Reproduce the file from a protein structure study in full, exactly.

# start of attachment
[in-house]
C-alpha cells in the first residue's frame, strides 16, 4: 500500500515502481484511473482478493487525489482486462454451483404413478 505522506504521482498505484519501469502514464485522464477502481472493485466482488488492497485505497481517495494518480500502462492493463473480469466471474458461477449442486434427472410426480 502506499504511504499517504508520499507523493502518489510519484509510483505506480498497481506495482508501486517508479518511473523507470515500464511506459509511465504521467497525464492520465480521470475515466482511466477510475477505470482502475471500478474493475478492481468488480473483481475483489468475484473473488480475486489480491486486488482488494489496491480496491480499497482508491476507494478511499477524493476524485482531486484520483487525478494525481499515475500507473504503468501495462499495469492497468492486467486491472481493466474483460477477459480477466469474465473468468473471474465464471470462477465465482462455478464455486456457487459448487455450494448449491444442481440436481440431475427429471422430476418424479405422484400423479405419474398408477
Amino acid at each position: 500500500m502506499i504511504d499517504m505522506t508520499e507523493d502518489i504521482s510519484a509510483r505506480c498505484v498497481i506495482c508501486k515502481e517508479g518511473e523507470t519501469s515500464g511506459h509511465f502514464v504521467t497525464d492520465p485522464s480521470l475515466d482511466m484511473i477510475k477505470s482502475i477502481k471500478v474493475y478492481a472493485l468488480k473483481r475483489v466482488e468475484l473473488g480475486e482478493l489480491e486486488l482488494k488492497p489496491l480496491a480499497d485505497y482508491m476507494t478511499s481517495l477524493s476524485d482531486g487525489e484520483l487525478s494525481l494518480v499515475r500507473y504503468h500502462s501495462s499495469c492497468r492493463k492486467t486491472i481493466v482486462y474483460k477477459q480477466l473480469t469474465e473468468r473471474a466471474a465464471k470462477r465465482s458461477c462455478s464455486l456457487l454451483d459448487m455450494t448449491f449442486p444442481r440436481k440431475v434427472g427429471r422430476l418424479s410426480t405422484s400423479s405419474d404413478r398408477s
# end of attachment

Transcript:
[in-house]
C-alpha cells in the first residue's frame, strides 16, 4: 500500500515502481484511473482478493487525489482486462454451483404413478 505522506504521482498505484519501469502514464485522464477502481472493485466482488488492497485505497481517495494518480500502462492493463473480469466471474458461477449442486434427472410426480 502506499504511504499517504508520499507523493502518489510519484509510483505506480498497481506495482508501486517508479518511473523507470515500464511506459509511465504521467497525464492520465480521470475515466482511466477510475477505470482502475471500478474493475478492481468488480473483481475483489468475484473473488480475486489480491486486488482488494489496491480496491480499497482508491476507494478511499477524493476524485482531486484520483487525478494525481499515475500507473504503468501495462499495469492497468492486467486491472481493466474483460477477459480477466469474465473468468473471474465464471470462477465465482462455478464455486456457487459448487455450494448449491444442481440436481440431475427429471422430476418424479405422484400423479405419474398408477
Amino acid at each position: 500500500m502506499i504511504d499517504m505522506t508520499e507523493d502518489i504521482s510519484a509510483r505506480c498505484v498497481i506495482c508501486k515502481e517508479g518511473e523507470t519501469s515500464g511506459h509511465f502514464v504521467t497525464d492520465p485522464s480521470l475515466d482511466m484511473i477510475k477505470s482502475i477502481k471500478v474493475y478492481a472493485l468488480k473483481r475483489v466482488e468475484l473473488g480475486e482478493l489480491e486486488l482488494k488492497p489496491l480496491a480499497d485505497y482508491m476507494t478511499s481517495l477524493s476524485d482531486g487525489e484520483l487525478s494525481l494518480v499515475r500507473y504503468h500502462s501495462s499495469c492497468r492493463k492486467t486491472i481493466v482486462y474483460k477477459q480477466l473480469t469474465e473468468r473471474a466471474a465464471k470462477r465465482s458461477c462455478s464455486l456457487l454451483d459448487m455450494t448449491f449442486p444442481r440436481k440431475v434427472g427429471r422430476l418424479s410426480t405422484s400423479s405419474d404413478r398408477s